The nice property

I’ve been working on some build automation processes. They were built up over several years, by several bright people most of whom are no longer around, and it does still work. But, it’s weird in one way.

One process, among these processes, uses Jenkins to build an artifact, and then it uses a complex arrangement of Docker, Spinnaker, and a Debian repository built using aptly to copy it to an Amazon S3 bucket. Then, more Jenkins jobs pull that build down from S3 and do other things with it.

I say this is weird because Jenkins is perfectly capable of taking an artifact from one job and feeding it directly to another. The long trip to and from S3 isn’t needed for those later Jenkins jobs. It is true, at least, that there actually happens to be a legitimate, independent reason why the artifact needs to be placed in S3. However, it is much simpler and easier for those Jenkins jobs to just trigger from the initial one.

But wait! I can hear some say. The current scheme has “the nice property” that those later Jenkins jobs definitely use the exact same artifact that we provide to customers.

Whenever you discover that some process has “the nice property”, that means that the process is overly complicated, but you’ve discovered to your surprise that it still does the right thing.

When I rework the process I described to avoid the round-trip to S3 for the later Jenkins jobs, you’d look at it and no longer feel spurred to think pleasingly, “Ah, this has the nice property that the exact same build of the artifact is pushed to S3 and used for other parts of the process” … even though that will be true. But that’s because the simplified process will make that so obvious that such a comment is a platitude. And that’s exactly how it should be.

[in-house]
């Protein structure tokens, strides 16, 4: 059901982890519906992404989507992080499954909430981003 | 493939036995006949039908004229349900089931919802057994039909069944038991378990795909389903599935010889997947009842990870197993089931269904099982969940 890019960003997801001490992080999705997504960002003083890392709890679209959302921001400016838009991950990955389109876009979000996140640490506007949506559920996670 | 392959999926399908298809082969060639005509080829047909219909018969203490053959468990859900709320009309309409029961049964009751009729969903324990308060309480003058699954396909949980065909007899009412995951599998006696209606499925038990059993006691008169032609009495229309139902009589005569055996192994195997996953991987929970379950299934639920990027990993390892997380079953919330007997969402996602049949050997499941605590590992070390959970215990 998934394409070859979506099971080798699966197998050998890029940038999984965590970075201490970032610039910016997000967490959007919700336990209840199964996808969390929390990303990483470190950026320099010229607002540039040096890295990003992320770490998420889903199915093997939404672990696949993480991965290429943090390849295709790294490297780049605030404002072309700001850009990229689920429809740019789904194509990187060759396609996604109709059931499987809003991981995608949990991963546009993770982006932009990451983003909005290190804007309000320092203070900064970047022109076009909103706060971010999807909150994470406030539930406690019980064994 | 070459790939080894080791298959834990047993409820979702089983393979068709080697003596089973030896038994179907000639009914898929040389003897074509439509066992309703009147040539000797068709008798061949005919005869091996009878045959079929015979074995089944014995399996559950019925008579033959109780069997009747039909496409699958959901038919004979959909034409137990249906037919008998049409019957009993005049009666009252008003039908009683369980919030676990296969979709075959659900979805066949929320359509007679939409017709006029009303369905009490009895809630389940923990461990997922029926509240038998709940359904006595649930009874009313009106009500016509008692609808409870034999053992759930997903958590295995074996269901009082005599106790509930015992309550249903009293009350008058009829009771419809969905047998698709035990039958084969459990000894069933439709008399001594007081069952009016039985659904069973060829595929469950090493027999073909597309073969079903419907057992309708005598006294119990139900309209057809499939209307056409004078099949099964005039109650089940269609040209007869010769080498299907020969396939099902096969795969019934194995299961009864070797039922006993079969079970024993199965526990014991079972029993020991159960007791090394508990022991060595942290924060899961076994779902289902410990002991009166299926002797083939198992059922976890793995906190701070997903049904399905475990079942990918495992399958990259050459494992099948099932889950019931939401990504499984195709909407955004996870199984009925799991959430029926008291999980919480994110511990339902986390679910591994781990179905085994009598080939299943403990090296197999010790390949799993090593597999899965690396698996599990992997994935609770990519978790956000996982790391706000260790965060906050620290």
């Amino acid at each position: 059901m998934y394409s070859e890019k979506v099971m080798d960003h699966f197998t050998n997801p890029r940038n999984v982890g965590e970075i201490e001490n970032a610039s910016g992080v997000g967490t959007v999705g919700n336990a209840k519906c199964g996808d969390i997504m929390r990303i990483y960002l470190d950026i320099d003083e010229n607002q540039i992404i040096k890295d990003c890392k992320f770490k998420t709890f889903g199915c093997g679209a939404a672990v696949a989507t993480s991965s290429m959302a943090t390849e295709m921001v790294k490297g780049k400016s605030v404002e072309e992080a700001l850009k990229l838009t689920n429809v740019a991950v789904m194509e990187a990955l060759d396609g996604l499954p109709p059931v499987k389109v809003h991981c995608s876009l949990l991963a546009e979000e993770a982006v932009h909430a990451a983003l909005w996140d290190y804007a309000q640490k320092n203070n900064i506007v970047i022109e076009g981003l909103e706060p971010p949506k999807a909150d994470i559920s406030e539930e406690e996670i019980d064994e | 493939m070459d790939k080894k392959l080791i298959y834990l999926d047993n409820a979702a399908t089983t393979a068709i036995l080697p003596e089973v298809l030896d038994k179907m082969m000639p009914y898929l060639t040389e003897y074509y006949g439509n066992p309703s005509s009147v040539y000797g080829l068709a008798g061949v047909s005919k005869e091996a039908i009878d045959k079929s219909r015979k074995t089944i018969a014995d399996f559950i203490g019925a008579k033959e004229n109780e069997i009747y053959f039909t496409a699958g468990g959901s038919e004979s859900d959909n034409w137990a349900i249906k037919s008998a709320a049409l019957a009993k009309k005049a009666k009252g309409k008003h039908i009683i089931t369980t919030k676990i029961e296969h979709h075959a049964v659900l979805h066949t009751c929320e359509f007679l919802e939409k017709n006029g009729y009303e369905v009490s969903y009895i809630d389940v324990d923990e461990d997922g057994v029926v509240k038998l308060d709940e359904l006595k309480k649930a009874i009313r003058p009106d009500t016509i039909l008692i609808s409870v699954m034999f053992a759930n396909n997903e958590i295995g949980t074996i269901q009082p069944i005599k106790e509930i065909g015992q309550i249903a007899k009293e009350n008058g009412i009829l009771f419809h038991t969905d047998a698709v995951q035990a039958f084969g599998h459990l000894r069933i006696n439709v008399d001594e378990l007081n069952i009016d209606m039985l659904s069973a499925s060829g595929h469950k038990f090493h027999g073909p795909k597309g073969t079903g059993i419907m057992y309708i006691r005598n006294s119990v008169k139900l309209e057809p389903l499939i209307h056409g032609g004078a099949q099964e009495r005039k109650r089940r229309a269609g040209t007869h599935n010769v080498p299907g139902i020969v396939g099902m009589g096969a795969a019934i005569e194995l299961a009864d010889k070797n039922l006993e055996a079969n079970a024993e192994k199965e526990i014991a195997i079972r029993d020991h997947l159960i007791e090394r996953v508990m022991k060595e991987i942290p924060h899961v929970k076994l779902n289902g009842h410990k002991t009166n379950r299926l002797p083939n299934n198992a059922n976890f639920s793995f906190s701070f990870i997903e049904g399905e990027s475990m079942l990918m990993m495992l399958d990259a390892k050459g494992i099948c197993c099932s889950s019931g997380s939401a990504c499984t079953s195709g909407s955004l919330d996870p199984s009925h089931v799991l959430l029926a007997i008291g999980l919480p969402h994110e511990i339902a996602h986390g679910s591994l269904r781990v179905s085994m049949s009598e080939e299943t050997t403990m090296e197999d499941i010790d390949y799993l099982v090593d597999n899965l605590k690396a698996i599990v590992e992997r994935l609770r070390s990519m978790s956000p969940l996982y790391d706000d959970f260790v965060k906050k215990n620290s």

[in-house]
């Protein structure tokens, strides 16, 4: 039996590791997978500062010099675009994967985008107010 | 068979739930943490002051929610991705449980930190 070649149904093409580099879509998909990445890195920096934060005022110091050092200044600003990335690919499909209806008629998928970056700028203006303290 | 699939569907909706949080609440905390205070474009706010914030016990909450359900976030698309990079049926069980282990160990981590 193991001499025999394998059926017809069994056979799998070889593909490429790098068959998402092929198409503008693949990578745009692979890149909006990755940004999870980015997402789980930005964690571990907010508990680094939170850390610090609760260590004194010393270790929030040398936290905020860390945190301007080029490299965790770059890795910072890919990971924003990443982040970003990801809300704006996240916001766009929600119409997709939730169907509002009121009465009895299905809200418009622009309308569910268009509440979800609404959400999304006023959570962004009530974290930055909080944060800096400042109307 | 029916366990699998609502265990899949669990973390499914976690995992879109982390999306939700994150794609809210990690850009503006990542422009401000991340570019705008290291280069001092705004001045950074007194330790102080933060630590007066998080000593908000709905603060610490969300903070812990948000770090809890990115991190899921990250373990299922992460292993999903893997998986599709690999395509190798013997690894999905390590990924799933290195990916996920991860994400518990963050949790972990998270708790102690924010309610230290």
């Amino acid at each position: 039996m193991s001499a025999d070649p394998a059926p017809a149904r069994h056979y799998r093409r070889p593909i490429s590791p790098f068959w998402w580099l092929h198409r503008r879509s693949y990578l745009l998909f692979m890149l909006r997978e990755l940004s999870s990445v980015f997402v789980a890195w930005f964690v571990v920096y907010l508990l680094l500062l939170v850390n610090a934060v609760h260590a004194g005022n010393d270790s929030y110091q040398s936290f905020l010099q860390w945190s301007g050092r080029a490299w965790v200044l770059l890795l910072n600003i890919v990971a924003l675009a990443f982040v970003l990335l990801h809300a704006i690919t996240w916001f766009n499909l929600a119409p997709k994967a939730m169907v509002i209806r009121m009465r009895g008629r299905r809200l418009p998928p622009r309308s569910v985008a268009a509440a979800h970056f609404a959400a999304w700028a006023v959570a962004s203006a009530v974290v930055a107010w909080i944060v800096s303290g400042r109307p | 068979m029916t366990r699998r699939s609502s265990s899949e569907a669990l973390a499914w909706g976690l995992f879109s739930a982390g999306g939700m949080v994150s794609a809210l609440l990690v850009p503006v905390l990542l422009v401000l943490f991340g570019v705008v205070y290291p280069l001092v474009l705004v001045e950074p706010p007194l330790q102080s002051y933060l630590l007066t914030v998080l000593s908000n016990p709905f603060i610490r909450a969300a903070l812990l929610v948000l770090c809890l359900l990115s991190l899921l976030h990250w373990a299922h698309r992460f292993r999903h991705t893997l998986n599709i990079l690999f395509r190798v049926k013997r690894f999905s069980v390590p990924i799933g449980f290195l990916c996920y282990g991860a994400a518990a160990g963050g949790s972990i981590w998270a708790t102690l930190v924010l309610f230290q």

When you think about complexity, you can distinguish between:

  • essential complexity, which is the unavoidable difficulty of the problem you are trying to solve
  • accidental complexity, which is basically how you mess up and make things harder than they need to be

The seminal Fred Brooks essay No Silver Bullet introduces these concepts. Some good articles expanding on the idea are here and here.

The dependency on S3 for those later Jenkins jobs is a great example of accidental complexity. It may have made some sense at the time to do things that way, but once the need for expediency has passed, it’s up to us to destroy accidental complexity to keep the problem space manageable – especially for those who didn’t set up the complexity in the first place.

The utterance “the nice property” is a tell that you are observing accidental complexity and somewhat relieved that it actually does do the right thing anyway. The next time you catch yourself saying that, follow it up with “why wasn’t that obvious?” and see where it leads you. You should realize that there’s a simpler way to go.

Software is hard enough. Eschew accidental complexity.

Debugging is twice as hard as writing the code in the first place. Therefore, if you write the code as cleverly as possible, you are, by definition, not smart enough to debug it.

Brian Kernighan

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